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Lands in Devonshire at "Culliton and Shutt" (Colyton and Shute 1) were left to John and Andrew in trust for the children of their deceased brother Edward.

He also left property in Chilthorne Domer, Ilchester, Lufton and Martock, divided between his brothers.

ii. John-see below.

iii. Edward. He matriculated as Edward Napier at Exeter College, 8 May 1739 aged 18 and took his B.A. 1742. He married Anna Catherine, d. of John Tregonwell and d. before 1759, leaving issue Edward, Thomas-Tregonwell, John and Anne Catherine. (Alumni Oxon., Hutchins, i, 161). Edward Napier "son of Edward Napier of Tintinhull clericus" mat. Queen's College in 1764 aged 17, and was presumably the Edward Napier who was perpetual curate of Tintinhull 1772 - 1816 and Rector of Thorne Coffin 1791. An Edward Napier, who mayor may not have been the same person, was rector of Sutton Waldren, Dorset 1782-1816. (Alumni Oxon.). The Rev. John Tregonwell Napier, 1785-1819, Rector of Chettle, Dorset, 1810-19, may have been his son or nephew. (Hutchins, iii, 570).

iv. Andrew Napper of Thorne, b. 1723, d. unmarried 27 Sept. 1781, leaving Thorne Prior-to his nephew, John Napper of Tintinhull; will pr. 1781, (P.C.C. 607 Webster).

iv. John Napper and his descendants. JOHN Napper, second son of Thomas (5), m. Eleanor, (d. 27 Sept. 1781) d. of Edward Whitchurch of Frome Selwood, and d. 2 May, 1774 aged 54, leaving issue. His son John succeeded to Tintinhull and erected monuments in the church to his parents and his uncle Andrew. He m. Mary, d. of Capt. Philip Walsh R.N. and had four sons, John, Andrew-Nathaniel, Charles-George, and Vernon. He is said "to have indulged in extravagant living" and died in 1791, heavily in debt. His executors, Edward Phelips "the younger" and Nathaniel Dalton of Cucklington renounced, and grant of administration of the will (dated 18 Ap. 1791) was made to the widow Mary, on 26 Aug. In 1792 the estate was sold, the principal purchaser in Tintinhull being Admiral Marriott Arbuthnot, in whose family the Parsonage remained till it was sold by Lord Arbuthnot in 1913. Mary Napper outlived her husband by some thirty years, and continued to live in Tintinhull, possibly as the tenant of Gerard Napier at Tintinhull House.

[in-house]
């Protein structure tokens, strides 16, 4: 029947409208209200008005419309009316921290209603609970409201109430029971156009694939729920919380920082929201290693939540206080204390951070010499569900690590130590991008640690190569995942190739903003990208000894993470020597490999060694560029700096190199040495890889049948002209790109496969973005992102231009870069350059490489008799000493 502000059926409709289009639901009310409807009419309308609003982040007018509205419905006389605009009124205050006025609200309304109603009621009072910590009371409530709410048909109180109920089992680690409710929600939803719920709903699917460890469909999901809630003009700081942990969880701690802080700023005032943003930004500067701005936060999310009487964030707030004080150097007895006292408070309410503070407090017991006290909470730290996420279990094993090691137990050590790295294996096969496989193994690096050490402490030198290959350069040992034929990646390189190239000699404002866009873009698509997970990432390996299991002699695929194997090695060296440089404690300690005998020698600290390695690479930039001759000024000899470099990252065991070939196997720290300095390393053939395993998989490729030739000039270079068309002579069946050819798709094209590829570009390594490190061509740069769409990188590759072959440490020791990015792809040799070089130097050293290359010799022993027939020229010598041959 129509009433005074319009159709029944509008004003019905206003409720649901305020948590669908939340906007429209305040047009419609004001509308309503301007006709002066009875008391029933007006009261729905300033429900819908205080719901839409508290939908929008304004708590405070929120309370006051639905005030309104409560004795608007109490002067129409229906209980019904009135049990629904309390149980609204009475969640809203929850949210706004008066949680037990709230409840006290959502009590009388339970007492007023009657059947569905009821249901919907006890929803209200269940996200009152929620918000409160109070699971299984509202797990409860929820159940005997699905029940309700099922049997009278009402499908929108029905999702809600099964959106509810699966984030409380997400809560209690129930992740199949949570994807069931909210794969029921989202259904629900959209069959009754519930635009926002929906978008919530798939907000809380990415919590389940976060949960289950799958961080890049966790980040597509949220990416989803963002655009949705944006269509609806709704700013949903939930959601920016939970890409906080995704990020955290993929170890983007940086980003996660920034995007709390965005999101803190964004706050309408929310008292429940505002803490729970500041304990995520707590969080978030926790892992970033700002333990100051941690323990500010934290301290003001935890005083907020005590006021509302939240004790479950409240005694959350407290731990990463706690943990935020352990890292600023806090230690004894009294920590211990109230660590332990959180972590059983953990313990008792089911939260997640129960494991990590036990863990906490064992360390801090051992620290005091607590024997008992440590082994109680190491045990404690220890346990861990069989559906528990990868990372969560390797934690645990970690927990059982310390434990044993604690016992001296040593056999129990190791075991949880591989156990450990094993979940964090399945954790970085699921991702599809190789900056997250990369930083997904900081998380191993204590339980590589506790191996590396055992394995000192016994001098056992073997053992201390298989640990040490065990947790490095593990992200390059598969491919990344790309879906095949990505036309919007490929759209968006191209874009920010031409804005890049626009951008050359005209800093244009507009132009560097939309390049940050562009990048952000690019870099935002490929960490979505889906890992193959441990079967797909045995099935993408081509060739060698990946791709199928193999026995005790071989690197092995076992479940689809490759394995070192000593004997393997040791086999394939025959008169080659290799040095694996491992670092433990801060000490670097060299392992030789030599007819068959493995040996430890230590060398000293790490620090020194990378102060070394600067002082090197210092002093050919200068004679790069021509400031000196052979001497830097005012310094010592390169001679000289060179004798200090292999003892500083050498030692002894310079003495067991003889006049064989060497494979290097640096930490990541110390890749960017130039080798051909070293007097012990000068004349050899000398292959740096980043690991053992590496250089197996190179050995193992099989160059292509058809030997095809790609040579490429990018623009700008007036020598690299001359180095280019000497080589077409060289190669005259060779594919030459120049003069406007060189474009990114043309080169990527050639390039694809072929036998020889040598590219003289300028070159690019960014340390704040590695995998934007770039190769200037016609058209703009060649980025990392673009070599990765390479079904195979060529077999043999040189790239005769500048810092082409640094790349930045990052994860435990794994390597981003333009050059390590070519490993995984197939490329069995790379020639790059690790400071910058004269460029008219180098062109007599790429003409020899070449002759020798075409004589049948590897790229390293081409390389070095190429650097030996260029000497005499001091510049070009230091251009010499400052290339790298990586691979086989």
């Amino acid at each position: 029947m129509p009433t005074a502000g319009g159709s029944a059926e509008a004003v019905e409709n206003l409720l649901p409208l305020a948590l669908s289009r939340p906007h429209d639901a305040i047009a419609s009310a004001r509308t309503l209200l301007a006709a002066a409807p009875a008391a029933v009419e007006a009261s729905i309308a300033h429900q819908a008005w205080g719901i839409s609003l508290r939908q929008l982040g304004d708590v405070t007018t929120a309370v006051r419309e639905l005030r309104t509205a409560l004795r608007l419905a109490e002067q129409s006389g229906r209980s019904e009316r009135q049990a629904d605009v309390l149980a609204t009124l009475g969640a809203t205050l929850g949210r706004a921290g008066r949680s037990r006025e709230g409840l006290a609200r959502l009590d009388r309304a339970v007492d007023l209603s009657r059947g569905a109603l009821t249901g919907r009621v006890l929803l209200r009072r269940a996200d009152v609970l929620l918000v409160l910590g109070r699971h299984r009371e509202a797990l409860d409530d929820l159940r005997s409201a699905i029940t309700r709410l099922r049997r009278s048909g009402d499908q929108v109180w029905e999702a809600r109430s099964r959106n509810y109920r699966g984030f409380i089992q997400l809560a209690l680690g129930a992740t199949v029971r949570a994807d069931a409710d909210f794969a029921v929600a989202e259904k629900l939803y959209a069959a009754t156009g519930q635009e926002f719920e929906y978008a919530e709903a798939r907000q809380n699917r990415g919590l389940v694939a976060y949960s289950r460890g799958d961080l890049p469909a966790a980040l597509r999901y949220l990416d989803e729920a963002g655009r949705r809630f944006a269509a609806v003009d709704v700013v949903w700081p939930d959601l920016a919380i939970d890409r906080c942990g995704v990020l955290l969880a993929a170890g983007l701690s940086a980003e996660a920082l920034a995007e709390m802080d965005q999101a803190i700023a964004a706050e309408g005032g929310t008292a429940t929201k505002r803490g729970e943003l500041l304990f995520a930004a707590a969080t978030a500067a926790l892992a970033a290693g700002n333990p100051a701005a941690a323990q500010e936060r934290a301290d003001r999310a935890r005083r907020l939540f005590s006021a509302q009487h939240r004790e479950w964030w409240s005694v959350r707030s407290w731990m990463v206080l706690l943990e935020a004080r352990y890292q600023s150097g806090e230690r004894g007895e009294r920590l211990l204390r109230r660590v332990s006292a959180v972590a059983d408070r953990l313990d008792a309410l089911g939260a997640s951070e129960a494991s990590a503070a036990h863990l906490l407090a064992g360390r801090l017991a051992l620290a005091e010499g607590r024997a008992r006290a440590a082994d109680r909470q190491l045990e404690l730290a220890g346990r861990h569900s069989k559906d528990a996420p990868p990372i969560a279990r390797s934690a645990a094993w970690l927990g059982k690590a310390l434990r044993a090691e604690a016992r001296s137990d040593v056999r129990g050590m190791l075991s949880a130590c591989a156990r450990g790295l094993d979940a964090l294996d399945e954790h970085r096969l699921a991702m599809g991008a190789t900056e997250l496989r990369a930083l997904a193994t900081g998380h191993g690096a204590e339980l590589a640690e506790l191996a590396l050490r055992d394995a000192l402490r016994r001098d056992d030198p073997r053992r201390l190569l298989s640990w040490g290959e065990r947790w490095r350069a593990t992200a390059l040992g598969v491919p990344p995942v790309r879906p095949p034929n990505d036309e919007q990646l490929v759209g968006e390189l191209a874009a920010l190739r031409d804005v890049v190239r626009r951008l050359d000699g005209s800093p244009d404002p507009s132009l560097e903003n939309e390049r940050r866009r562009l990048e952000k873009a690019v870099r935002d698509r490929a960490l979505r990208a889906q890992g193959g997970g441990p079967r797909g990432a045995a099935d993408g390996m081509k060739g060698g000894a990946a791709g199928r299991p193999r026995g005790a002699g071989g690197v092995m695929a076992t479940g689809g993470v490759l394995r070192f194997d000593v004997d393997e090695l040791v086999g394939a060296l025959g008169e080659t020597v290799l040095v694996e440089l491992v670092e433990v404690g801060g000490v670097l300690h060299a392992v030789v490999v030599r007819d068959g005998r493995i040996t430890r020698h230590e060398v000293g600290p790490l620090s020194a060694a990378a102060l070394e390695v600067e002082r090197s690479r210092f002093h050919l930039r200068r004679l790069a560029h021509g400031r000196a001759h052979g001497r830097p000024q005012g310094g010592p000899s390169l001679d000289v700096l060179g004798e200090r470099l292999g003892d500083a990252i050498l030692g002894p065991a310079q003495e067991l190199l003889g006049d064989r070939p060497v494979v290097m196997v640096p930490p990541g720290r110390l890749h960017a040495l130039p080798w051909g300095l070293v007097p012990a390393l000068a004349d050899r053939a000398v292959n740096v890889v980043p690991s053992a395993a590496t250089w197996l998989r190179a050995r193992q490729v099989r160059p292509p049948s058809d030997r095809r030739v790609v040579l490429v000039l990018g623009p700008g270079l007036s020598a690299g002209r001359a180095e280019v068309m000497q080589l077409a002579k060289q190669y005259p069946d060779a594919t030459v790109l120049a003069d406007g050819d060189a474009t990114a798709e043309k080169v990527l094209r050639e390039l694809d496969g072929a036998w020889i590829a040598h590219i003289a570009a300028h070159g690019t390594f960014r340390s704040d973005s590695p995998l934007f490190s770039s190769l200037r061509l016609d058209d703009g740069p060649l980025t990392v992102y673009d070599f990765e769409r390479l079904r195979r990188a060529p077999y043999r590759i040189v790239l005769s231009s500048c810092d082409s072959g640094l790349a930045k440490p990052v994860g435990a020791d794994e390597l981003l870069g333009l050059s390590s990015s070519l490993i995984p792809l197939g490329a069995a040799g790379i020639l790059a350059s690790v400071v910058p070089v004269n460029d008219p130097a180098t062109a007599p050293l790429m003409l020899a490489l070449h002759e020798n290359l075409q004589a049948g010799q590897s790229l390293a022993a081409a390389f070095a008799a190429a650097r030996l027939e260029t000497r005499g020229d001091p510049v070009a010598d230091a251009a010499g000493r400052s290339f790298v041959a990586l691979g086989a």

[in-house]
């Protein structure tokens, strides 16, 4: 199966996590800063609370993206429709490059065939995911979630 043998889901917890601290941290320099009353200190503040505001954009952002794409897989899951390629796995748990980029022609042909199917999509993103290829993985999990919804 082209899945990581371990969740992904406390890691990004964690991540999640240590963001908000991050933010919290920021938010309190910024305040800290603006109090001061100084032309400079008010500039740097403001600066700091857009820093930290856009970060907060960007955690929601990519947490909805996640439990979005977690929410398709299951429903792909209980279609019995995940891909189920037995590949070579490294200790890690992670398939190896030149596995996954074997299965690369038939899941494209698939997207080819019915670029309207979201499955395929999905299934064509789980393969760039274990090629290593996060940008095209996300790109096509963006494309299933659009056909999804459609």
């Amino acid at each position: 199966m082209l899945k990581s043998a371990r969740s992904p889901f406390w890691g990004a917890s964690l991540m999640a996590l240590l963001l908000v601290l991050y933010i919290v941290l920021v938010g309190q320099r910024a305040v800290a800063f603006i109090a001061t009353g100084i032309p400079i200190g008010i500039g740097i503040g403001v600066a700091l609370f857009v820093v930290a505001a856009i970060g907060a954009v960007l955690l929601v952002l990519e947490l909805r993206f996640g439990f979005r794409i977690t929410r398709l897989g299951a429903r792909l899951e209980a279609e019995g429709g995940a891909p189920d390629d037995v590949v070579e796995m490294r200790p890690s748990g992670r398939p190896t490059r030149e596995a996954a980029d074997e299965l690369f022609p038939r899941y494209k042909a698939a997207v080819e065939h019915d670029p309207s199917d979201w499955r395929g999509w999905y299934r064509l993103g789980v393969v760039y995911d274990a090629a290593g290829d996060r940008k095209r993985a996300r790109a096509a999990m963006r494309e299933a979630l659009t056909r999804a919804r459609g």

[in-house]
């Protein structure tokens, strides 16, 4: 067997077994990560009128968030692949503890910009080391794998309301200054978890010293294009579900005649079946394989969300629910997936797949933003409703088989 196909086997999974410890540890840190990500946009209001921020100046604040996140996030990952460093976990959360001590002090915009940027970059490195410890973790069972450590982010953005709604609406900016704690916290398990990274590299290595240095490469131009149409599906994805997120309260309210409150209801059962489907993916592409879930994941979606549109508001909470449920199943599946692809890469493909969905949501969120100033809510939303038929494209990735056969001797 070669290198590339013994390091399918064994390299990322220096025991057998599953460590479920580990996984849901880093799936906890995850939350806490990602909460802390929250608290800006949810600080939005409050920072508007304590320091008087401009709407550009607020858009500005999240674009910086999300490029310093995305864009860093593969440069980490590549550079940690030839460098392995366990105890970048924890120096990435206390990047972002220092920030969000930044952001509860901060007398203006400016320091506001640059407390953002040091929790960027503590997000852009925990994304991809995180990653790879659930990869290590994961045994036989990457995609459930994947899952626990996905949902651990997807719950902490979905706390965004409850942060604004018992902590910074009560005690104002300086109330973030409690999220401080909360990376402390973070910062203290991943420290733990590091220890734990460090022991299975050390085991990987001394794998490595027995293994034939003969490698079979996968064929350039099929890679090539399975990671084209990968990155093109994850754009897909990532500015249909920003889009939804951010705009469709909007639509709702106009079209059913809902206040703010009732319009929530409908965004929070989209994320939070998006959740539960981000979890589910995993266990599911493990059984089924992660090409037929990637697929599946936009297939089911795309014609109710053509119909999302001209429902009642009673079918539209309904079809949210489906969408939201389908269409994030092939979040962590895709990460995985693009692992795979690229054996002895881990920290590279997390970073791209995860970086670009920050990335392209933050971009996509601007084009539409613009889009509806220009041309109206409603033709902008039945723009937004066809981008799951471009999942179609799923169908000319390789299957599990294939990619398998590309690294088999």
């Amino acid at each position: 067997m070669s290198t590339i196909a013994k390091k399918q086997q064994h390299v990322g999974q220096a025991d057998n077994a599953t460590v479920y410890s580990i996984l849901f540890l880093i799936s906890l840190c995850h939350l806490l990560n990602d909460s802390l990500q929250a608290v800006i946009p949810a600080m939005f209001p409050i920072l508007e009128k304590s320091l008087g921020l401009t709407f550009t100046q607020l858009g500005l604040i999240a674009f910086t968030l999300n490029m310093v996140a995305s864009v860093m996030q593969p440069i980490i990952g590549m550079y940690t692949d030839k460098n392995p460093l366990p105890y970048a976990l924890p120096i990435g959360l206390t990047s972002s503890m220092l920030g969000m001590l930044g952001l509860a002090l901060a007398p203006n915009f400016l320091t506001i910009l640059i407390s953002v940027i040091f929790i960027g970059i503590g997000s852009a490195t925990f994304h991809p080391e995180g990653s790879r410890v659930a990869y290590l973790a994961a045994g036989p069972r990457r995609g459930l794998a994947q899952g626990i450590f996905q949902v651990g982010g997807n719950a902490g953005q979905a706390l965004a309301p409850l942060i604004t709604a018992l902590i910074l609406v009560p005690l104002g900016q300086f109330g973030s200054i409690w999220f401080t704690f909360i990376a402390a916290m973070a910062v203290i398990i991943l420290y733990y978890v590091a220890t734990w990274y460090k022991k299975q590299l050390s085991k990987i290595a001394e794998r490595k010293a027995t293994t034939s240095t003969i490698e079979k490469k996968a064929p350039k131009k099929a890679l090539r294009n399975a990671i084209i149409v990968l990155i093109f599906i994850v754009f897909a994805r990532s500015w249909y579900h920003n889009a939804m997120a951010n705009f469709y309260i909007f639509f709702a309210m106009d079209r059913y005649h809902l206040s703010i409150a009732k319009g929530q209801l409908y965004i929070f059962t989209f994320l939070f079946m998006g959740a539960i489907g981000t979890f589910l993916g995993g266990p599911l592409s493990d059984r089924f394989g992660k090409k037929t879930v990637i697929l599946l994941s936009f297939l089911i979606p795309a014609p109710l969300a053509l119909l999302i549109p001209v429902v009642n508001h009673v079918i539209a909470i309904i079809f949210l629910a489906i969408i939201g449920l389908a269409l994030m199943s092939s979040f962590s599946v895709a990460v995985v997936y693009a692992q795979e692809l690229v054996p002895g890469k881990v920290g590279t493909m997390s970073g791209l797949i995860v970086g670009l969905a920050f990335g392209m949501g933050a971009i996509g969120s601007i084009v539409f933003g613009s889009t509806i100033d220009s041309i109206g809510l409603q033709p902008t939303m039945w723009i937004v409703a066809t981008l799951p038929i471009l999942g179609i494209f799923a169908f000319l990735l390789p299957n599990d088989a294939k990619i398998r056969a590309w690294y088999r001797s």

In "Grandmamma's Recollections and Letters" privately printed in London by H. Broadbent c. 1680 (NOTE this date appears to be incorrect. Webmaster May 2007) , Mr. Oswald discovered an account of the fate of John Napper's sons. "Grandmamma" was Mary Napper's sister, Mrs. Phyllis Scalch. She describes how her brother-in-law ran into debt and "ulti

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mately became ruined," and how three of his sons died young, leaving one survivor, the second son, Charles. (In his father's will he appears as the third son, Charles-George). Charles "entered the Artillery and went out to the Cape of Good Hope as aide-de-camp to Lord Caledon; he was present at the taking of the colony from the Dutch. He married there a daughter of the Lord Chief Justice, Van Rynevelt, with whom he had a fortune of 10,000 . . . . he was present at the Battle of Waterloo, where he was severely wounded. . . . when he retired from the service on half pay he went to live at Walmer in Kent. . . . after the death of his first wife he married a Miss Lewin. . . . later he went back to the Cape, where he died," in about 1846. By his first wife, he left an only child, Letitia, the last of the elder branch of the Nappers of Tintinhull.

Apart from this statement there is no direct evidence that the Nappers were extinct and some notes among Mr. Howard's papers suggest that there may have been descendants at least in the female line. A Thomas Napper, who might have been a younger son of John Napper and Eleanor Whitchurch, had by his wife Frances a son, George, bapt. at Frome. 12 Ap. (I) 1783. He may be the George Napper of Somerset, Assistant Surgeon to the Ordnance Medical Dept. who married at the Cape, 1818, Frances Maria van Ryneveld, and d. at Woolwich, aged about forty, 4 Oct. 1823, leaving descendants, in the female line, in South Africa. The connection of the Nappers or Napiers with Tintinhull was finally severed in 1835 with the sale of Tintinhull House to Jeremiah Penny by the Napiers of East Pennard. It was occupied as a farm until "early. in the present century," when it was bought by Dr. S. J. Price, a botanist and antiquarian, who commenced the lay-out of the present garden. In 1933 it became the property of Mr. and Mrs. F. E. Reiss and in 1954 Mrs. Reiss presented the house, with the beautiful gardens which she has maintained through out all the difficulties of recent years, to the National Trust.

The Parsonage, which during the nineteenth century had been occupied by stewards and other tenants of the Arbuthnot family was purchased and restored in about 1928 by Mr. Henry S. Howard, and has since been known as Tintinhull Court. The Court Rolls of the manor, from the seventeenth century onwards, were deposited by Mr. Howard in the Somerset Record Office.

 

S. W. RAWLINS.